Cape Verde’s position off the coast of western Africa makes it a prime location for animals migrating from the continent. One of the most surprising animals in Cape Verde is probably the different species of monkey – you weren’t expecting that were you!
Perhaps most notable is the Vervet Monkey, defined by its striking black face and light grey body hair. These monkeys have been introduced to the islands over time and have proven to be extremely adaptable to the local climate.
While snakes are very rarely found on the islands, there are plenty of other reptiles making their homes on Cape Verde. Geckos of all shapes and sizes are commonplace here – including the impressive giant gecko, which can often be found climbing the walls of buildings around the area.
Also on the islands, visitors can expect to come across a vast range of colourful lizards and frogs. Many of these species are protected under conservation laws.
A lone native species
The Grey Long-Eared Bat is actually the only native species to exist on Cape Verde, not least because the volcanic landscape makes it a difficult area for mammals to populate.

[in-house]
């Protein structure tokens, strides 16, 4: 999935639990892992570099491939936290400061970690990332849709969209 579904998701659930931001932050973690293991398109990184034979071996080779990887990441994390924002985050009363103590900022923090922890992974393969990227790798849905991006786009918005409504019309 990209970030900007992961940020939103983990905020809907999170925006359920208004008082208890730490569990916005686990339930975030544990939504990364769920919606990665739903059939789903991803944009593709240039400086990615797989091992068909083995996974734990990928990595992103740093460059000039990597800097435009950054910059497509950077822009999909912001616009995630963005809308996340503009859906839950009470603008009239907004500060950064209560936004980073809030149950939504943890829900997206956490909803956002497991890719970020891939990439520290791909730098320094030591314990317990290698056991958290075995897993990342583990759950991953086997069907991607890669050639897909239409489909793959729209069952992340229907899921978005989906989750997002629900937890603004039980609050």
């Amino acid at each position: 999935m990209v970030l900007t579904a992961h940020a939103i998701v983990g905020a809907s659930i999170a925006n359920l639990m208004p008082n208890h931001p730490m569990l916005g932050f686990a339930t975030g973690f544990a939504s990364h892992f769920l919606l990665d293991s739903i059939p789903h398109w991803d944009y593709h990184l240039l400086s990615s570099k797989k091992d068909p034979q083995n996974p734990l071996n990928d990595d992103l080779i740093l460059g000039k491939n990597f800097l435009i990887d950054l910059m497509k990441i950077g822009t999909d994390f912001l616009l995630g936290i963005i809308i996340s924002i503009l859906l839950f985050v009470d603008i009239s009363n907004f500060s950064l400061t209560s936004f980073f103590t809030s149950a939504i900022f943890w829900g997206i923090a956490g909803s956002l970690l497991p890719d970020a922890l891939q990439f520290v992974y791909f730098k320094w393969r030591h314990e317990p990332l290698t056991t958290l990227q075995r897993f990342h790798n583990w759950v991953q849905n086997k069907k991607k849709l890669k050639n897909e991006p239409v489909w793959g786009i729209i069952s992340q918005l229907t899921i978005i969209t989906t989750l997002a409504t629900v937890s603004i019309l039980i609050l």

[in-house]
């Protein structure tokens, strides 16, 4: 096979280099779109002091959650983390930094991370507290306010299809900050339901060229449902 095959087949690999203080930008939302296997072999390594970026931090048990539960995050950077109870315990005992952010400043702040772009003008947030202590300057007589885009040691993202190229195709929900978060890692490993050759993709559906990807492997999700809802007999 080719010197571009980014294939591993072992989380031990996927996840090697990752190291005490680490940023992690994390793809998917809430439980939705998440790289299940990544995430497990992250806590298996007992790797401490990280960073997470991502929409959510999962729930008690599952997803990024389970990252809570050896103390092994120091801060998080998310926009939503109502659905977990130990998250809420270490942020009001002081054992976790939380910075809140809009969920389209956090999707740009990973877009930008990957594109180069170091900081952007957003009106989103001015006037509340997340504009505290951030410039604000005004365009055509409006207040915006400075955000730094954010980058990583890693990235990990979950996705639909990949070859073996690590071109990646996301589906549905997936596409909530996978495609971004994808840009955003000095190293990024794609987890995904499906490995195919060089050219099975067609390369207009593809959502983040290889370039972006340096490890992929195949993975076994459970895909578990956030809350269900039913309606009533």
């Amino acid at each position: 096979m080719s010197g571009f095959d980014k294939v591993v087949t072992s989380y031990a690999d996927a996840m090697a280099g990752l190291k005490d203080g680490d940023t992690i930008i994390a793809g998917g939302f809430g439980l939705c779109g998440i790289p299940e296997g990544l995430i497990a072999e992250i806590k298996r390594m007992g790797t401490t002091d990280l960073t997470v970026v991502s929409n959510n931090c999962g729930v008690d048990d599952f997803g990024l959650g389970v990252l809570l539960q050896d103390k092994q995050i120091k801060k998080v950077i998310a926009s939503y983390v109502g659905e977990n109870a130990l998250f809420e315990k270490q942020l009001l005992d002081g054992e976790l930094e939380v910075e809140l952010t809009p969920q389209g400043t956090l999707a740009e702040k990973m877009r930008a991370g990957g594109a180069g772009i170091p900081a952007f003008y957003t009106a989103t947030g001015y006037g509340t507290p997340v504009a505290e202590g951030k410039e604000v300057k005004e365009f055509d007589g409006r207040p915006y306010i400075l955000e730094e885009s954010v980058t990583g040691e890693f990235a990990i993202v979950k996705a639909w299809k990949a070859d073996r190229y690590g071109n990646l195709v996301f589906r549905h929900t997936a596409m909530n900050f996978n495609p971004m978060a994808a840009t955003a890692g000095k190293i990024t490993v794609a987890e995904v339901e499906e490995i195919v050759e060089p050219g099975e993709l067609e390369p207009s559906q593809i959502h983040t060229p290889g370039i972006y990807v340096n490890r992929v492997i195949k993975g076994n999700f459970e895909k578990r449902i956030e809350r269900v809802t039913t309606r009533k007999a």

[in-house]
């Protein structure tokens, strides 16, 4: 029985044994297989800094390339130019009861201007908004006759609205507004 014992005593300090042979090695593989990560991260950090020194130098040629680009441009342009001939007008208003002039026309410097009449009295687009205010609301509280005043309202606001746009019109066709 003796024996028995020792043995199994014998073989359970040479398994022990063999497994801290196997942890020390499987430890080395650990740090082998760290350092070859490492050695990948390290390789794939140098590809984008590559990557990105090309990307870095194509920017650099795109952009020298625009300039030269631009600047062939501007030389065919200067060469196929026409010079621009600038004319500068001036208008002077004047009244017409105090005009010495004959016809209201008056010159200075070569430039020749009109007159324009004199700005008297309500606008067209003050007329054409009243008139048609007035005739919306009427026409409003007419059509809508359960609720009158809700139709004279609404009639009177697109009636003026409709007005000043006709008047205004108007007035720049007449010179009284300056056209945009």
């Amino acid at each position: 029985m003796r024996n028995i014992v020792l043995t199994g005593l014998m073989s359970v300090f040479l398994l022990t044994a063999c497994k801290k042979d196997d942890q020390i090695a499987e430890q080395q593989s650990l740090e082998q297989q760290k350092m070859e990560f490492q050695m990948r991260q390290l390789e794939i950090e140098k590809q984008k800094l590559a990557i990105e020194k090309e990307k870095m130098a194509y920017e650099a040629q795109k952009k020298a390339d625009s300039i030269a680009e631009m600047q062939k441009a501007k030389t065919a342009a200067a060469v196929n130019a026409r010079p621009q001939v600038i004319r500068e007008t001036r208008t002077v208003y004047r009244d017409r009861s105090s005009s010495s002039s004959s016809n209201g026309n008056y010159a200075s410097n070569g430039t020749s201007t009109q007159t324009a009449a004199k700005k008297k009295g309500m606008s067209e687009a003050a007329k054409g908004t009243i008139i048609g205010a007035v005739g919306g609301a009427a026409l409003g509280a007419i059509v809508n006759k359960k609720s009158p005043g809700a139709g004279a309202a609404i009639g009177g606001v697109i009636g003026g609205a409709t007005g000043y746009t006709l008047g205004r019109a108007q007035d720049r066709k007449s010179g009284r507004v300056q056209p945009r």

Even so, the gradual migration of air and sea animals means that this archipelago gives nature-lovers plenty of diverse creatures to seek out and explore.
Under the sea
Cape Verde may be small in size, but the wildlife in Cape Verde covers land, air and water. Many species of dolphin and whale can be found here – see them on one of the regular boat trips available across the heavily populated waters.
Perhaps one of the most spectacular sights on Cape Verde is the appearance of nesting turtles, with the typical hatching season lasting between September and December. Many species of turtle lay their eggs on the beaches around Cape Verde, before the baby turtles hatch and make their own way into the water.
High in the sky
Keen bird-lovers are sure to find something unique on Cape Verde, with the rare and endangered Raso Lark making its home within a small section of the islands’ landscape. The larks are small in stature and are considered to be one of the rarest bird species in the world, with a population size of around 150.
Elsewhere on Cape Verde, the Grey-headed Kingfisher can often be found in woodland areas and close to water, although the species is not aquatic. Eagle-eyed visitors may also spot herons, storks and flamingos around the archipelago.